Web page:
[Marxism] Behind the drop in violence in Iraq
lnp3 at panix.com
Wed Nov 28 08:10:29 MST 2007
Q: So is the problem in Iraq one of refining counterinsurgency tactics?
A: The Sunni Arab leadership has suspended its rebellion against the
U.S. military occupation because the White House and its generals in
Baghdad have given Sunnis independence from the hated Shiite-dominated
government and money–lots of money. When U.S. casualties were rising
last spring, General David Petraeus issued directives to coalition
forces to extend the model of Anbar province by offering cash payments
to more and more Sunni Arab leaders outside of that region. One army
officer on his second tour summed up the change this way: “Since we
refuse to leave and are much more powerful than al Qaeda, they are
siding with us. They call this the ‘great awakening’.” The tactic of
paying your enemy not to fight is not a new one, but it has limitations.
If the plan is to leave Iraq, it’s a good solution. If the plan is to
stay in perpetuity, and that seems to be the case with the Bush
Administration, history says it’s dangerous. Eventually, the underlying
hatred for the foreign presence overwhelms greed.
From The Sunday Times
November 25, 2007
American-backed killer militias strut across Iraq
Hala Jaber, Baghdad
IT WAS 9.30am when three men entered Haidar Musa’s sweet-shop and shot
him repeatedly in the head as his eight-year-old daughter Zainab
crouched in terror behind the counter.
By midday his stricken wife Kahiriya had packed Zainab and four other
children into a car with a few possessions and fled their home town of
Abu Ghraib for a life of penury in Baghdad, 20 miles to the east.
Eighteen months later, the six of them are living in a room that
measures 12ft by 12ft, with a concrete floor. Its contents include a
cooking pot, a sewing machine and thin sponge mattresses because this is
their kitchen, sitting room and bedroom.
Asked when she intended to leave this squalor and return to the
comfortable family home, Kahiriya Musa, 30, is emphatic. “Never,” she
declares. “They will kill me if I return.”
While one of her husband’s killers has been arrested, she says, the
other two have joined the Baghdad Brigade, a Sunni militia funded by the
American forces which now holds sway in her old neighbourhood.
Members of the Baghdad Brigade receive $300 a man each month from the
Americans, who also provide vehicles, uniforms and flak jackets. In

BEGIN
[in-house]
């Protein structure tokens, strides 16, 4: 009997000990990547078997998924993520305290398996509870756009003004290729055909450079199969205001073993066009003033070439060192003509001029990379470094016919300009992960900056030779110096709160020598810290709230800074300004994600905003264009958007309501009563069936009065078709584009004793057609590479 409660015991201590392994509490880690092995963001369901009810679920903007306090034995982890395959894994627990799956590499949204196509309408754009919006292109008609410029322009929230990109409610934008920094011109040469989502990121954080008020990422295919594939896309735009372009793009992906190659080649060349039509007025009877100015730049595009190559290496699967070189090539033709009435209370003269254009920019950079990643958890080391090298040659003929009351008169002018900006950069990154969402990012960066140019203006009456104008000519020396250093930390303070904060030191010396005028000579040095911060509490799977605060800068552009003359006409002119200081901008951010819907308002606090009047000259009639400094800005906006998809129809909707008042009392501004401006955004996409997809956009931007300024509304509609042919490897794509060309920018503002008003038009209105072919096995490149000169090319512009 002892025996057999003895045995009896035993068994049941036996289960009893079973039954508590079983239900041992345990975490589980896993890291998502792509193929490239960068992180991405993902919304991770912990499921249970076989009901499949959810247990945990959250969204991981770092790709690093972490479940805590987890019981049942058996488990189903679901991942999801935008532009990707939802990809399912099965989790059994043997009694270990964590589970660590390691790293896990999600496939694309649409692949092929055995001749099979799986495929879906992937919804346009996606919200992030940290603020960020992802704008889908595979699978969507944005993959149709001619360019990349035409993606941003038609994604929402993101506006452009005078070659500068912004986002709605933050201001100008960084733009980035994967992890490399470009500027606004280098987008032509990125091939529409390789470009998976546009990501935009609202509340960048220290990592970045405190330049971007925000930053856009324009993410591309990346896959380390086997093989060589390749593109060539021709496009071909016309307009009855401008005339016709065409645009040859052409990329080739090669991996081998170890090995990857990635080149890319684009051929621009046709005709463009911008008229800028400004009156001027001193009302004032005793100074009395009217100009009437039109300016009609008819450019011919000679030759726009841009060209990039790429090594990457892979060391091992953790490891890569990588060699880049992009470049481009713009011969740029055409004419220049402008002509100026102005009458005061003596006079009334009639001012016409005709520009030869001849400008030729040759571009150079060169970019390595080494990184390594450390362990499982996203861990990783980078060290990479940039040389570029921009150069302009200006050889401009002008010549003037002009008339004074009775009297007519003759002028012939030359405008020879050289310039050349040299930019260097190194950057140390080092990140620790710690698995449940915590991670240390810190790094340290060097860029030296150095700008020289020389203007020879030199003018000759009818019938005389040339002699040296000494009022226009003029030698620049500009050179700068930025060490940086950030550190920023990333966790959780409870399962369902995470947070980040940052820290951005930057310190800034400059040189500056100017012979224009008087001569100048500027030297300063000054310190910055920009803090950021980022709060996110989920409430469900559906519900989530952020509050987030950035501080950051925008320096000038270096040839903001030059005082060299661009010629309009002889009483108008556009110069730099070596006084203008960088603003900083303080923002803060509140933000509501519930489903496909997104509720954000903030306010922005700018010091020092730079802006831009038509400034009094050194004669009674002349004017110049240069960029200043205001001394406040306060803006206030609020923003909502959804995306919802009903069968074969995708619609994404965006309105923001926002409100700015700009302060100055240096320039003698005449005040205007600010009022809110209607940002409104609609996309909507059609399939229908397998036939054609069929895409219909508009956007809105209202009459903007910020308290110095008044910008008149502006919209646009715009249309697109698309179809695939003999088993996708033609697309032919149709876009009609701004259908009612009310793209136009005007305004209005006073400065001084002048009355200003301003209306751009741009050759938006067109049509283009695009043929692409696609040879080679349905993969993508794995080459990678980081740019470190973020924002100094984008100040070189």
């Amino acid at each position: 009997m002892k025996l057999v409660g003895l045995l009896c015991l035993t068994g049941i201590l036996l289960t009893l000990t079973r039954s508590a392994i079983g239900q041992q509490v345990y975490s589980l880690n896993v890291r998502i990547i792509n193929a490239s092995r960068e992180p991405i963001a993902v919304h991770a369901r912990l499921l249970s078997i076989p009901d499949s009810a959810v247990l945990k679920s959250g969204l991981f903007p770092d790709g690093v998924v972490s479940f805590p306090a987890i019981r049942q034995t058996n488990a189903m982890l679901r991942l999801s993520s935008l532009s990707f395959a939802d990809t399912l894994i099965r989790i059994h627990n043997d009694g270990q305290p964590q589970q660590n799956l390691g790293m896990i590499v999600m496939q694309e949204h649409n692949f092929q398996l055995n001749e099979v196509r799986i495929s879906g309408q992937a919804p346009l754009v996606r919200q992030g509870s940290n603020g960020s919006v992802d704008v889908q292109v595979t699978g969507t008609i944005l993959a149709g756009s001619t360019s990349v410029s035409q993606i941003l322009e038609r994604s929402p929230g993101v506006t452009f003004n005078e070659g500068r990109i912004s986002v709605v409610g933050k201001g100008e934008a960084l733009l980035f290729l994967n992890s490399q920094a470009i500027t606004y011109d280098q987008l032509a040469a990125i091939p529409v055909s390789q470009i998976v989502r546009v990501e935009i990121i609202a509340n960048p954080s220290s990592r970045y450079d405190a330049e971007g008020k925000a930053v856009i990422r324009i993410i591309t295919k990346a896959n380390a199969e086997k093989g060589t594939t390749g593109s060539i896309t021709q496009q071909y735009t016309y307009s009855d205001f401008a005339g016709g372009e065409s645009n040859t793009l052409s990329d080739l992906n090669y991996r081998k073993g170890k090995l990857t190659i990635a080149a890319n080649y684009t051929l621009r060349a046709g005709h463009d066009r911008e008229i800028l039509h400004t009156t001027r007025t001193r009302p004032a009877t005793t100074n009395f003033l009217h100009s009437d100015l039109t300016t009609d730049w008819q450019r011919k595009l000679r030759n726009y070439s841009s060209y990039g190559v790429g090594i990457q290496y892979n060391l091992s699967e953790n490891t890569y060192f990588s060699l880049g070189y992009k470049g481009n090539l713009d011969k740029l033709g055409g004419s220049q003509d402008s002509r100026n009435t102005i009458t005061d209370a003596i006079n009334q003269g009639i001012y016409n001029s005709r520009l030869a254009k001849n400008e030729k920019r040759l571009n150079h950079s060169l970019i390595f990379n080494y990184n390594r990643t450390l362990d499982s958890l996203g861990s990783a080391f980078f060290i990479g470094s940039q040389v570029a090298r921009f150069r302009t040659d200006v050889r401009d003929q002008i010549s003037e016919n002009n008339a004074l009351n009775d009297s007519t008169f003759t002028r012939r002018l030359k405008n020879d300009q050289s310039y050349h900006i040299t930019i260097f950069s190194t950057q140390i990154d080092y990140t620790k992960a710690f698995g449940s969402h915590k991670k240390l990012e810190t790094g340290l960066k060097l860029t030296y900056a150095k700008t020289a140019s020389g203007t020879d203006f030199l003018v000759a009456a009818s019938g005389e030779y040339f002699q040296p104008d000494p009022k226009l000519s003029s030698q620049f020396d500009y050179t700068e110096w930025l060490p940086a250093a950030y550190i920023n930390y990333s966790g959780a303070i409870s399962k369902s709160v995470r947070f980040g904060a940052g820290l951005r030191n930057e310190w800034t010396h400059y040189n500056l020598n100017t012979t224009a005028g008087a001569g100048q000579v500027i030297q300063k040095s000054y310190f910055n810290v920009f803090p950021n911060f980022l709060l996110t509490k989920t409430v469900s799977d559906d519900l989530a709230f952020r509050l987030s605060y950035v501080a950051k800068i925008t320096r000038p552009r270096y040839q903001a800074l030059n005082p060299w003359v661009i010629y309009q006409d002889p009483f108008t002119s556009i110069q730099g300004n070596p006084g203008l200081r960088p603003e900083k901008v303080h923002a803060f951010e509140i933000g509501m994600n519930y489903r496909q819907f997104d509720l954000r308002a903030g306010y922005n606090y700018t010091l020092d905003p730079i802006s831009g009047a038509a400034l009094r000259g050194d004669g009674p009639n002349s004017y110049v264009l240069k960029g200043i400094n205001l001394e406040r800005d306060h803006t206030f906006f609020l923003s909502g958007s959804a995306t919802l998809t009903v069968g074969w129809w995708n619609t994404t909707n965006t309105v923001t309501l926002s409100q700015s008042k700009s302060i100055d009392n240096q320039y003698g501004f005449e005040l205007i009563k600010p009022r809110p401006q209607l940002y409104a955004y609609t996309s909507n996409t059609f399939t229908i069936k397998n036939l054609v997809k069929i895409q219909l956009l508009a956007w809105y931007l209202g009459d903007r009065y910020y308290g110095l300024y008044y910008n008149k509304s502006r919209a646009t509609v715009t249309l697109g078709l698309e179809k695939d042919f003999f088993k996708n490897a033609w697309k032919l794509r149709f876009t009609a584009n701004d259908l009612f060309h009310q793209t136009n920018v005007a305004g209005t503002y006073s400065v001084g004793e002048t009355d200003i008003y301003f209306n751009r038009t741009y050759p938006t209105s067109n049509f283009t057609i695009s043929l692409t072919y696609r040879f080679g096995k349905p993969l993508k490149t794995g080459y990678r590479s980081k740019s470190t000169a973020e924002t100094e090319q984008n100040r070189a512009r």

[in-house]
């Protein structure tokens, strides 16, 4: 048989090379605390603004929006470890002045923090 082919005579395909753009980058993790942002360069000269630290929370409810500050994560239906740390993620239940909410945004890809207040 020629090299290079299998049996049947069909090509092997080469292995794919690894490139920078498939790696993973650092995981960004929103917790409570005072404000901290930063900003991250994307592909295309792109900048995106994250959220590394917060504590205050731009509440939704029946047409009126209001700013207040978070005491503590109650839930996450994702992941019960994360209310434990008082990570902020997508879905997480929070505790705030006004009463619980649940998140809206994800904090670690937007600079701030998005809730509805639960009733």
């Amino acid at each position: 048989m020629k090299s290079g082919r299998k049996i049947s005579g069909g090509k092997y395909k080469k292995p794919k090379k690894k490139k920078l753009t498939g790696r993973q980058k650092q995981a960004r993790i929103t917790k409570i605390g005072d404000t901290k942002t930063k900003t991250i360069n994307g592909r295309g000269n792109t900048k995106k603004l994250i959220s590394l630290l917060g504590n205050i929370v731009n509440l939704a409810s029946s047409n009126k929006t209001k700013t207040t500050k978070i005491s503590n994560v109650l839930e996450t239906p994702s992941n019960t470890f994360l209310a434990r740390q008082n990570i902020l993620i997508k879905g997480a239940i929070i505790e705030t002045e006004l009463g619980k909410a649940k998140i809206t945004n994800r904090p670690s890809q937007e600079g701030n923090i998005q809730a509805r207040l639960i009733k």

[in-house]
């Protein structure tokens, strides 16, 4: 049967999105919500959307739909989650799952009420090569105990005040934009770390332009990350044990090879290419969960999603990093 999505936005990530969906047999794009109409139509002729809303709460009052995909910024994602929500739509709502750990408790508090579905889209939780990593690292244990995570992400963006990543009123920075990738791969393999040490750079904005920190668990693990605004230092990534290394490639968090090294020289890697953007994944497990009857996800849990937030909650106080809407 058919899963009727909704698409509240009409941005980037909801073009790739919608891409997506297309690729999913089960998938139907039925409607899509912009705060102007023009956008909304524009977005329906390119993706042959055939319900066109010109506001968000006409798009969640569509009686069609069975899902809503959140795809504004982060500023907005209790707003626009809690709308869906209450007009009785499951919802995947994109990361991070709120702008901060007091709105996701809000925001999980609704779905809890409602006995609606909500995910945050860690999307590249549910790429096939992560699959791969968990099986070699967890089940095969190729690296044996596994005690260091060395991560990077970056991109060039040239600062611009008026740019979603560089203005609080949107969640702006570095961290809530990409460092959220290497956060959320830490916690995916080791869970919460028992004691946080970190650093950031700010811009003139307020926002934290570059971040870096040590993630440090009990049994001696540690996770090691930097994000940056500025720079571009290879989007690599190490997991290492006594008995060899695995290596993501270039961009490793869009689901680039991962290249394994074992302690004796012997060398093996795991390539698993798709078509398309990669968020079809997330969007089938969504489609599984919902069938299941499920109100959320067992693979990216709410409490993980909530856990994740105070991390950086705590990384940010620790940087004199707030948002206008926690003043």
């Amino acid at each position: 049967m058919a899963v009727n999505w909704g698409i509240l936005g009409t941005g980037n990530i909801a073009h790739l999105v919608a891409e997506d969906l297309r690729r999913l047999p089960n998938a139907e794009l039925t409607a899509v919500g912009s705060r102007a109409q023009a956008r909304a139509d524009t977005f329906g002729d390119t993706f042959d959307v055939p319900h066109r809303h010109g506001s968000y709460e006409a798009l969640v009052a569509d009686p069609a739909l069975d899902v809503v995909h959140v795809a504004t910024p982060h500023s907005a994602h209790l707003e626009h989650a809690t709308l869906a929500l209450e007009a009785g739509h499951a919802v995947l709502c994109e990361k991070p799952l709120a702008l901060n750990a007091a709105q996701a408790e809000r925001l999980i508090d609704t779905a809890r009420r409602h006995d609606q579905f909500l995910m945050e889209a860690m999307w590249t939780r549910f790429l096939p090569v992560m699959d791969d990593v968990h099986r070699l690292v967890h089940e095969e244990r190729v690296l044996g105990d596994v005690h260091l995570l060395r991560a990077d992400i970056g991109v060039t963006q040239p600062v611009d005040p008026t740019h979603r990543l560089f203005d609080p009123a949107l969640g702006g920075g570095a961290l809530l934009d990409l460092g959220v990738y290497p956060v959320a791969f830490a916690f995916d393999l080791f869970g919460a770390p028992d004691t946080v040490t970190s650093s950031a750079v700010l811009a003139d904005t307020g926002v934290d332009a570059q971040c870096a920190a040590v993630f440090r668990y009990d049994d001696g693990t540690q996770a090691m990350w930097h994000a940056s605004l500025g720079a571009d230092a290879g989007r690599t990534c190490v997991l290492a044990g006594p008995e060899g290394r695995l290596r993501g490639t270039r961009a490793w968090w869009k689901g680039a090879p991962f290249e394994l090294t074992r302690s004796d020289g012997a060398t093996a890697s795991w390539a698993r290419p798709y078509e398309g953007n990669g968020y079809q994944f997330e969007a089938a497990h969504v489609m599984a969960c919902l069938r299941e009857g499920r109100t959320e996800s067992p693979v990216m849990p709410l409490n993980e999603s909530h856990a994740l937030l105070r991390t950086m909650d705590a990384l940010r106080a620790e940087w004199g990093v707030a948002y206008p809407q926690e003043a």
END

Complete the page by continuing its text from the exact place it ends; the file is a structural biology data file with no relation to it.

return the brigade keeps out Al-Qaeda, dismantles roadside bombs and
patrols the area, a task performed with considerable swagger by many of
its 4,000 recruits.
The US military is delighted with the results achieved by the brigade in
Abu Ghraib and by similar groups in other former “hot spots” of
sectarian conflict that have seen a sharp decline in violence.
For Shi’ites such as Kahiriya Musa, however, a Sunni militia represents
another potential source of terror in a country where millions have been
traumatised by ethnic cleansing.
A 50% cut in car and roadside bombs, shootings and rocket and mortar
attacks since June has brought hope that some of the 5m Iraqis driven
from home may soon be able to go back. Yet many – Kahiriya Musa among
them – are too frightened of the new militias and the ethnic cleansers
in their ranks to risk moving.
Officials in the Shi’ite-led government also fear the burgeoning of
fresh forces beyond its control. The question being asked in government
circles is: have the Americans achieved a short-term gain in security at
a cost of long-term pain that may be inflicted by the Sunni militias,
which are already threatening to go to war against their Shi’ite
The western province of Anbar first witnessed the phenomenon known as
“the awakening” – the turning of Sunni tribes against the largely
foreign fighters of Al-Qaeda in Iraq.
For General David Petraeus, the American commander, the awakening has
proved a powerful force with which to increase the impact of his surge
of 30,000 US troops earlier this year.
By allying the US forces with Sunnis opposed to Al-Qaeda, the general
has engineered victories over the brutal foreign fighters that seemed
almost unimaginable 12 months ago.
US-backed Sunni militias have spread eastwards from Anbar across
Baghdad. They already number 77,000, known collectively as “concerned
local citizens”. This is more than the Shi’ite Mahdi Army and nearly
half the number in the Iraqi army.
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